When the Conservative Daily Post wrote about the poisoning in the U.K. by means of nerve agents, fingers pointed at Theresa May, and today’s news from the Associated Press won’t help her any. British detectives who have been investigating the matter that took place “in Novichok in southwestern England” have revealed that a bottle found in one of the victim’s homes tested positive for the dreaded substance.
Dawn Sturgess, 44, and Charlie Rowley, 45, were both made ill on June 30 in their Salisbury dwelling, which is strikingly close to where the former Russian spy was and his daughter was poisoned with Novichok last March. Sturgess died in the hospital on Sunday Rowley, though admitted in critical condition, did regain consciousness. The public has been cautioned to avoid all items from the area, as well.
The Metropolitan Police have confirmed that during a search of Rowley’s house on Wednesday, the deadly agent was found. Rowley has been interviewed by officers now that consciousness has been regained.
Police have no idea where the bottle came from nor how it wound up at the house. Tests are being done, however, to see if this was the “same batch” of toxins that was used to kill “Russian ex-spy Sergei Skripal and his daughter in March.”
Assistant Police Commissioner Neil Basu refused to give any more information regarding the bottle. More than 100 officers have searched and scoured the area “in the towns of Amesbury, where they lived, and Salisbury, where the Skripals were poisoned.” Basu did say that the cordons would remain in some locations so that the public’s safety will be assured.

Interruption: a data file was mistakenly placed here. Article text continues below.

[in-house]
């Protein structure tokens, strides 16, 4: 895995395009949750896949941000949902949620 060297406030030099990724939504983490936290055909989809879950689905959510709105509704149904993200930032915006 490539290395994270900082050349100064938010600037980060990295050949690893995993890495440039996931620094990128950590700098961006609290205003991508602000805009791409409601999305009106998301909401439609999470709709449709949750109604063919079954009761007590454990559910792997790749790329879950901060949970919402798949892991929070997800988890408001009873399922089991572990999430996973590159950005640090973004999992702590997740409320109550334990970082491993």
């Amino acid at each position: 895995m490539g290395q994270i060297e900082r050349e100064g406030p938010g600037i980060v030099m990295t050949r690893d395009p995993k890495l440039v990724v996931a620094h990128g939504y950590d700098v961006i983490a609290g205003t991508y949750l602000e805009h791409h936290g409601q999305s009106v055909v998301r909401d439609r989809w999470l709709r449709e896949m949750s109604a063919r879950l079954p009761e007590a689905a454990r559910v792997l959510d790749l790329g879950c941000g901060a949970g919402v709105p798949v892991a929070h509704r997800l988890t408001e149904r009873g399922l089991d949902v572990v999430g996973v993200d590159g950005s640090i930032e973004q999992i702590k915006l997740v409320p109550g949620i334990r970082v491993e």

“This is clearly a significant and positive development. However, we cannot guarantee that there isn’t any more of the substance left,” the commissioner said, explaining the reason for the continued caution. “This is to allow thorough searches to continue as a precautionary measure for public safety and to assist the investigation team.”
Englands Foreign Office has allowed the Organization for the Prohibition of Chemical Weapons to collect samples, and that organization has the power to place blame.
The toxin was made in the former Soviet Union during the grim days of the Cold War. Prime Minister Theresa May blamed Russia (and the reputation that “Poisoning Putin” already has didn’t help), but the Kremlin has denied the accusation.
Russian diplomats were sent packing after the poisoning in the U.S. and even now, those in the area are told to not pick up “strange objects.”
Now that blame can be gathered based on the bottle found, the outcome of this should prove very interesting, to say the least.